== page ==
In Farrol v. Court of Appeals,20 separation pay was awarded because the penalty of dismissal was held to be harsh and disproportionate to the offense committed and the dismissed employee had been at the service of the company for twenty four (24) years.
In Negros Navigation Co. Inc. v. National Labor Relations Commission,21 separation pay was awarded to the employee dismissed, as it was the employer itself that prayed for the award of the same, in lieu of the employee's reinstatement.
Lastly, in Philippine Commercial International Bank v. Abad,22 separation pay was ordered granted to a dismissed managerial employee because there was an express finding that the violation of the bank policies was not perpetrated for the employee's self-interest, nor did the employee exhibit any lack of moral depravity. The employee had also been in the service of the company for twenty-five (25) years.
Obviously, Tirazona's reliance upon the above-cited cases is misleading, as the circumstances therein are markedly different from those in the case at bar.
In sum, we hold that the award of separation pay or any other kind of financial assistance to Tirazona, under the guise of compassionate justice, is not warranted in this case. To hold otherwise would only cause a disturbance of the sound jurisprudence on the matter and a perversion of the noble dictates of social justice.
While the Court commiserates with the plight of Tirazona, who has recently manifested23 that she has since been suffering from her poor health condition, the Court cannot grant her plea for the award of financial benefits based solely on this unfortunate circumstance. For all its conceded merit, equity is available only in the absence of law and not as its replacement. Equity as an exceptional extenuating circumstance does not favor, nor may it be used to reward, the indolent24 or the wrongdoer, for that matter. This Court will not allow a party, in the guise of equity, to benefit from its own fault.25
WHEREFORE, the Motion for Leave to File [a] Second Motion for Reconsideration is hereby DENIED for lack of merit and the Second Motion for Reconsideration incorporated therein is NOTED WITHOUT ACTION in view of the denial of the former.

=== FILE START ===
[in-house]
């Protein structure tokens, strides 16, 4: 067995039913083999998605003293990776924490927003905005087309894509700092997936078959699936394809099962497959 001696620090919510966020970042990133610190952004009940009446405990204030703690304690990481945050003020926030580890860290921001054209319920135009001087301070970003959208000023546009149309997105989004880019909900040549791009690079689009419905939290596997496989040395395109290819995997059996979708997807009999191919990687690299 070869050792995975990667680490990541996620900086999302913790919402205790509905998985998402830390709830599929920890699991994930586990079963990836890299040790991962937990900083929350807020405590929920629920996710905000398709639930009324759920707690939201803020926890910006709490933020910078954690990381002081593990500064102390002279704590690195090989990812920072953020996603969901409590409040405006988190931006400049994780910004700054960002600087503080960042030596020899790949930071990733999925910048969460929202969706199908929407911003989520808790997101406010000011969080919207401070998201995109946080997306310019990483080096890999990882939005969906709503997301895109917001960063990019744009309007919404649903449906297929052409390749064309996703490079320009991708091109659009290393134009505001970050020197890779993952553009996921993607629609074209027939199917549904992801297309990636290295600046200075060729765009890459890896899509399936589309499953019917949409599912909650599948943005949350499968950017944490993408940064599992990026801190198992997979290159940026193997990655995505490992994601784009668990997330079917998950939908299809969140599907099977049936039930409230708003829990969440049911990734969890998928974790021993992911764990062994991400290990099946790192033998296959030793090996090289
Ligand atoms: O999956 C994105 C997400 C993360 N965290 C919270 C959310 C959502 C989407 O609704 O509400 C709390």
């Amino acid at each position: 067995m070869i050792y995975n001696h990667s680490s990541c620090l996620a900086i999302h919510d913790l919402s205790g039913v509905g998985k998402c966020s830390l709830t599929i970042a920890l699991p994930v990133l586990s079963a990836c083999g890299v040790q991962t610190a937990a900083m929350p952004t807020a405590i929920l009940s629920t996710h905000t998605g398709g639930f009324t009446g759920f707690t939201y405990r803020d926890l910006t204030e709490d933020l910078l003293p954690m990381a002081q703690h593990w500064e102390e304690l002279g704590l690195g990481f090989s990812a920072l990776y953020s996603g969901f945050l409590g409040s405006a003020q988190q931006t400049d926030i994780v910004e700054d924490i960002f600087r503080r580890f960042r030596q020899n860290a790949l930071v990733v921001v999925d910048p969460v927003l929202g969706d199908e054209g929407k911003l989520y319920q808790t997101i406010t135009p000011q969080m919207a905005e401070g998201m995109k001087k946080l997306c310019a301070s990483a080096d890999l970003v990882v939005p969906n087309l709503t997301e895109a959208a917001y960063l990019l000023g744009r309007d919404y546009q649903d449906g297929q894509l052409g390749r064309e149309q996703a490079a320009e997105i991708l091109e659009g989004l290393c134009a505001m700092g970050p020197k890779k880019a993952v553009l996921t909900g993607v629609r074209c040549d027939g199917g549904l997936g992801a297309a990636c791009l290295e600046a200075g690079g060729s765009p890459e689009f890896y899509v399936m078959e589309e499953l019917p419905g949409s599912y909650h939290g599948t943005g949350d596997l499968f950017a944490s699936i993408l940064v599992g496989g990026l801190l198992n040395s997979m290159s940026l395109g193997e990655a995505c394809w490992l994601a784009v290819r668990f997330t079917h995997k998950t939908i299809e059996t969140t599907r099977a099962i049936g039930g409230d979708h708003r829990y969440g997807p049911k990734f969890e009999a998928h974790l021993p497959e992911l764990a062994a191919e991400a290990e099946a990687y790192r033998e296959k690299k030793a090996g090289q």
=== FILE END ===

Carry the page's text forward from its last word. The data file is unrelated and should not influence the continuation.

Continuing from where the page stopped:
* Per Special Order No. 546, Associate Justice Teresita J. Leonardo-De Castro was designated to sit as additional member in view of the retirement of Associate Justice Ruben T. Reyes dated 5 January 2009.
1 Rollo, pp. 252-261.
2 Id. at 250.
3 Id. at 232-249.
4 Penned by Associate Justice Minita V. Chico-Nazario with Associate Justices Consuelo Ynares-Santiago, Ma. Alicia Austria-Martinez, Antonio Eduardo B. Nachura and Ruben T. Reyes, concurring; rollo, pp. 207-230.
5 Id. at 228.
7 Id. at 232-247.
8 Id. at 250.
9 Id. at 274-282.
10 Id. at 443-447.
11 Ortigas and Company Limited Partnership v. Velasco, 324 Phil. 483, 489 (1996).
12 ART. 282. Termination by employer. - An employer may terminate an employment for any of the following causes:
A. Serious misconduct or willful disobedience by the employee of the lawful orders of his employer or representative in connection with his work;
b. Gross and habitual neglect by the employee of his duties;
c. Fraud or willful breach by the employee of the trust reposed in him by his employer or duly authorized representative;
d. Commission of a crime or offense by the employee against the person of his employer or any immediate member of his family or his duly authorized representative; andcralawlibrary
e. Other causes analogous to the foregoing.
13 Section 7, Rule I, Book VI of the Omnibus Rules Implementing the Labor Code provides:
Sec. 7. Termination of employment by employer. - The just causes for terminating the services of an employee shall be those provided in Article 282 of the Code. The separation from work of an employee for a just cause does not entitle him to the termination pay provided in the Code, without prejudice, however, to whatever rights, benefits and privileges he may have under the applicable individual or collective agreement with the employer or voluntary employer policy or practice.
14 G.R. No. 160618, 2 November 2006, 506 SCRA 580, 588.
15 Philippine Commercial International Bank v. Abad, G.R. No. 158045, 28 February 2005, 452 SCRA 579, 587.
16 G.R. No. L-80609, 23 August 1988, 164 SCRA 671, 682-683.
17 Tirazona has consistently maintained throughout this case that she was only employed by PET on 19 July 1999 as the Head of the Human Resource Department and as Administrative Manager. Such fact was explicitly stated in her Complaint and Position Paper before the Labor Arbiter; the Letter of Employment attached to said Position Paper; her Petition for Certiorari and Memorandum before the Court of Appeals; and her original Petition for Review and Memorandum before this Court.
18 232 Phil. 488 (1987).
19 232 Phil. 201 (1987).
20 382 Phil. 212 (2000).
21 G.R. No. L-78207, 6 December 1988, 168 SCRA 258.
22 Supra note 15.
23 Rollo, pp. 268-273.
24 B. E. San Diego, Inc. v. Alzul, G.R. No. 169501, 8 June 2007, 524 SCRA 402, 435.